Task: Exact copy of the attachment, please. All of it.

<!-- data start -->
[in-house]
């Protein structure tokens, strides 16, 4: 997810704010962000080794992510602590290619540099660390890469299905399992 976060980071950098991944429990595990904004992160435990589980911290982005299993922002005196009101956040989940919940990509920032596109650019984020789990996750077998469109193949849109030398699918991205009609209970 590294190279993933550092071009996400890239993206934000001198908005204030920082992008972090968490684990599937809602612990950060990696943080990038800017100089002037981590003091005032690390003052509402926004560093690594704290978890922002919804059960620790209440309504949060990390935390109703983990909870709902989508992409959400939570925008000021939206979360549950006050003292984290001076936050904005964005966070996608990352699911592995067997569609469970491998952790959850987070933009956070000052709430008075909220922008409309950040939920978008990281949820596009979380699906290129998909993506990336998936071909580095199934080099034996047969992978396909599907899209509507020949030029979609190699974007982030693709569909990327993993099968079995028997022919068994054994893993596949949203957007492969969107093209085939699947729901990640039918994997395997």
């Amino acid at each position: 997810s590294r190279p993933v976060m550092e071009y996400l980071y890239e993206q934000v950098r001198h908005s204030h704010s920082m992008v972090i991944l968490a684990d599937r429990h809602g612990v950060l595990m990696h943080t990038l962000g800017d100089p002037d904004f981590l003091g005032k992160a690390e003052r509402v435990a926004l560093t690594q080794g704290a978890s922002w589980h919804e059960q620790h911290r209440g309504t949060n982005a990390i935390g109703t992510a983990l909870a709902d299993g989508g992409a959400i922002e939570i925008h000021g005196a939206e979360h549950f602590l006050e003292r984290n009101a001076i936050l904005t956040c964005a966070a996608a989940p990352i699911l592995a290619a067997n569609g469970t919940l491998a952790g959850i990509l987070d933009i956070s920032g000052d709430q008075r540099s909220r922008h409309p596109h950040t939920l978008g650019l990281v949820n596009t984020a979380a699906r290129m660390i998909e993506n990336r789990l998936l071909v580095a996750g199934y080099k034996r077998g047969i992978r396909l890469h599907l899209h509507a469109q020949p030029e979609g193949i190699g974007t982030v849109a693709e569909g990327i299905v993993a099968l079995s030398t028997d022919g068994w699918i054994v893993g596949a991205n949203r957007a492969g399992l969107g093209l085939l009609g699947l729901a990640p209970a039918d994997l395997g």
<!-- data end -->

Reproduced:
[in-house]
């Protein structure tokens, strides 16, 4: 997810704010962000080794992510602590290619540099660390890469299905399992 976060980071950098991944429990595990904004992160435990589980911290982005299993922002005196009101956040989940919940990509920032596109650019984020789990996750077998469109193949849109030398699918991205009609209970 590294190279993933550092071009996400890239993206934000001198908005204030920082992008972090968490684990599937809602612990950060990696943080990038800017100089002037981590003091005032690390003052509402926004560093690594704290978890922002919804059960620790209440309504949060990390935390109703983990909870709902989508992409959400939570925008000021939206979360549950006050003292984290001076936050904005964005966070996608990352699911592995067997569609469970491998952790959850987070933009956070000052709430008075909220922008409309950040939920978008990281949820596009979380699906290129998909993506990336998936071909580095199934080099034996047969992978396909599907899209509507020949030029979609190699974007982030693709569909990327993993099968079995028997022919068994054994893993596949949203957007492969969107093209085939699947729901990640039918994997395997």
């Amino acid at each position: 997810s590294r190279p993933v976060m550092e071009y996400l980071y890239e993206q934000v950098r001198h908005s204030h704010s920082m992008v972090i991944l968490a684990d599937r429990h809602g612990v950060l595990m990696h943080t990038l962000g800017d100089p002037d904004f981590l003091g005032k992160a690390e003052r509402v435990a926004l560093t690594q080794g704290a978890s922002w589980h919804e059960q620790h911290r209440g309504t949060n982005a990390i935390g109703t992510a983990l909870a709902d299993g989508g992409a959400i922002e939570i925008h000021g005196a939206e979360h549950f602590l006050e003292r984290n009101a001076i936050l904005t956040c964005a966070a996608a989940p990352i699911l592995a290619a067997n569609g469970t919940l491998a952790g959850i990509l987070d933009i956070s920032g000052d709430q008075r540099s909220r922008h409309p596109h950040t939920l978008g650019l990281v949820n596009t984020a979380a699906r290129m660390i998909e993506n990336r789990l998936l071909v580095a996750g199934y080099k034996r077998g047969i992978r396909l890469h599907l899209h509507a469109q020949p030029e979609g193949i190699g974007t982030v849109a693709e569909g990327i299905v993993a099968l079995s030398t028997d022919g068994w699918i054994v893993g596949a991205n949203r957007a492969g399992l969107g093209l085939l009609g699947l729901a990640p209970a039918d994997l395997g």